Need help making a permutation faster

Here is my working code, I am trying to find ways to make it faster in finding the valid words, I was thinking about possibly making separate dictionary lists for each words, what do yall think?

import random
import itertools

file_name='words.txt'

def load_words():
    try:
        f=open(file_name,'r')
        str1=f.read()
        f.close()
    except:
        print('Problem opening the file',file_name)
    list1=[]
    list1=str1.split()
    return(list1)

def is_valid(str1,list1):
    valid=False
    if str1 in list1:
        valid=True
    return valid

def generate(words,letters):
    answers=[]
    for length in range(2,len(letters)+1):
        for x in itertools.permutations(letters,length):
            word=''
            for let in x:
                word+=let
            if is_valid(word.upper(),words):
                answers.append(word)
                print(word)
    print(answers)

def main():
    words=load_words()
    letters = input('Enter your letters')
    answers = generate(words,letters)

main()

Answers


If you are too keen in increasing the speed at the cost of making it less readable you may try the following

def is_valid(str1,list1):
    return str1 in list1
words=["BAD","CAB","BEC"]
def generate2(words,letters):
    answers=[]
    [[answers.append(''.join(x).upper()) for x in itertools.permutations(letters,length) if ''.join(x).upper() in words] for length in range(2,len(letters)+1)]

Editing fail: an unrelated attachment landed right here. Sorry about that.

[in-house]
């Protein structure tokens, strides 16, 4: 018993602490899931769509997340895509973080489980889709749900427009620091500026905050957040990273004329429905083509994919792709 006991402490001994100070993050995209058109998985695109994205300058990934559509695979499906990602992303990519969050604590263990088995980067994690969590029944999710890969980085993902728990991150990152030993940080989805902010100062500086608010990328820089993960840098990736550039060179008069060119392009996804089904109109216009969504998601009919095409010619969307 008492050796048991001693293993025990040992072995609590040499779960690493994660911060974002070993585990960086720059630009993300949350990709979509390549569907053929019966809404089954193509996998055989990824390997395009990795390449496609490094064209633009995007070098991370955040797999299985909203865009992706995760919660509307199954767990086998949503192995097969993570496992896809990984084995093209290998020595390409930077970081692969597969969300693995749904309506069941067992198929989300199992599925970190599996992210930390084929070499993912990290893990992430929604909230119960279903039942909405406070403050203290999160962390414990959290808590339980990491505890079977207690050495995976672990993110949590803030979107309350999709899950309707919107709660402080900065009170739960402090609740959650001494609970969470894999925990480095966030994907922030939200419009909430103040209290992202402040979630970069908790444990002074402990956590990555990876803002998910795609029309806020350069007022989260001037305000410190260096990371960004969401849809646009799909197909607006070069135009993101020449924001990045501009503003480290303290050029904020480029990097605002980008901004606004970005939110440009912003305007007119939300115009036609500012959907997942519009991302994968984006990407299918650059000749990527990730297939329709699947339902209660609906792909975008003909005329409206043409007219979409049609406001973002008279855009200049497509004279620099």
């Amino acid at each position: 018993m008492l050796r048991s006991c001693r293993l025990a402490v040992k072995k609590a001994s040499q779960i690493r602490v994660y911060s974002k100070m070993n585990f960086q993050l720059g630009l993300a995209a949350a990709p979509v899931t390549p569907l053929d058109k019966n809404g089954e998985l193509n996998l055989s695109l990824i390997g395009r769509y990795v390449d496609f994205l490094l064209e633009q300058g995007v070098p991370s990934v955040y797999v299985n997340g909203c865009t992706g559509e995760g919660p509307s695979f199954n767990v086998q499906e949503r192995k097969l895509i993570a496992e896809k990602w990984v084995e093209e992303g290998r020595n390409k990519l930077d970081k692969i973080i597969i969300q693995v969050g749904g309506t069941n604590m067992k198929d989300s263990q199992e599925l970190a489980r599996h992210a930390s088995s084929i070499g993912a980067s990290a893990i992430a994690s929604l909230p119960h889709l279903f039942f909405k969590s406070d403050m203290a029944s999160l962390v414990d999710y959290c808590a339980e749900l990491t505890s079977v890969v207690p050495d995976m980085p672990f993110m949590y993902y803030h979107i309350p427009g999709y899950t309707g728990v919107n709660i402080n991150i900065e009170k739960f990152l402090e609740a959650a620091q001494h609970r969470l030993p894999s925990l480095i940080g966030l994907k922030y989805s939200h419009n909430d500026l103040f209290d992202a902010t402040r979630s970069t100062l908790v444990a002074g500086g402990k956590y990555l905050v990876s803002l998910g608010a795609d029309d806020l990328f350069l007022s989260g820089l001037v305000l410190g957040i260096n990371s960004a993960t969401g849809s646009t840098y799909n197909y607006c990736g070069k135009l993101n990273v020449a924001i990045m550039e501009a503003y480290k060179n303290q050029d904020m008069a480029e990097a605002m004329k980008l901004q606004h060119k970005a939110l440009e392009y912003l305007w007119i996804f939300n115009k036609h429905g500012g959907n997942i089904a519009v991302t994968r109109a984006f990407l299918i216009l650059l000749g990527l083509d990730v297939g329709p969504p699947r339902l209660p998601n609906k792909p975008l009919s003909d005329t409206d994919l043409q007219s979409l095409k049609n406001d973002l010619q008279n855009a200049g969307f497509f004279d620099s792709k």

#print(answers)
    return answers

List comprehension is faster than loops. So combined both the loops to a single comprehension. Apart from that the statement

       word=''
        for let in x:
            word+=let
        if is_valid(word.upper(),words):

can be combined to if is_valid(''.join(x).upper,words) or even ''.join(x).upper in words, remember function call is costly.

I have done a comparison in speed and looks list comprehension is running 50% faster.

Its now upto you to decide


>>> stmt1="""
def is_valid(str1,list1):
    valid=False
    if str1 in list1:
        valid=True
    return valid
words=["BAD","CAB","BEC"]
def generate1(words,letters):
    answers=[]
    for length in range(2,len(letters)+1):
        for x in itertools.permutations(letters,length):
            word=''
            for let in x:
                word+=let
            if is_valid(word.upper(),words):
                answers.append(word)
                #print(word)
    #print(answers)
    return answers
generate1(words,['A','B','C','D','E'])
"""
>>> 
>>> stmt2="""
def is_valid(str1,list1):
    return str1 in list1
words=["BAD","CAB","BEC"]
def generate2(words,letters):
    answers=[]
    [[answers.append(''.join(x).upper()) for x in itertools.permutations(letters,length) if ''.join(x).upper() in words] for length in range(2,len(letters)+1)]
    #print(answers)
    return answers
generate2(words,['A','B','C','D','E'])
"""
>>> 
>>> t1=timeit.Timer(stmt=stmt1)
>>> t2=timeit.Timer(stmt=stmt2)
>>> t1.repeat(number=1000)
>>> t2=timeit.Timer(stmt=stmt2)
>>> t1.repeat(number=1000)
[0.47923321640178074, 0.4353549521401874, 0.4362746333173959]
>>> t2.repeat(number=1000)
[0.2536238984591819, 0.2470974750062851, 0.24726312027155473]

Firstly, profile the code. That will tell you where the slow parts are.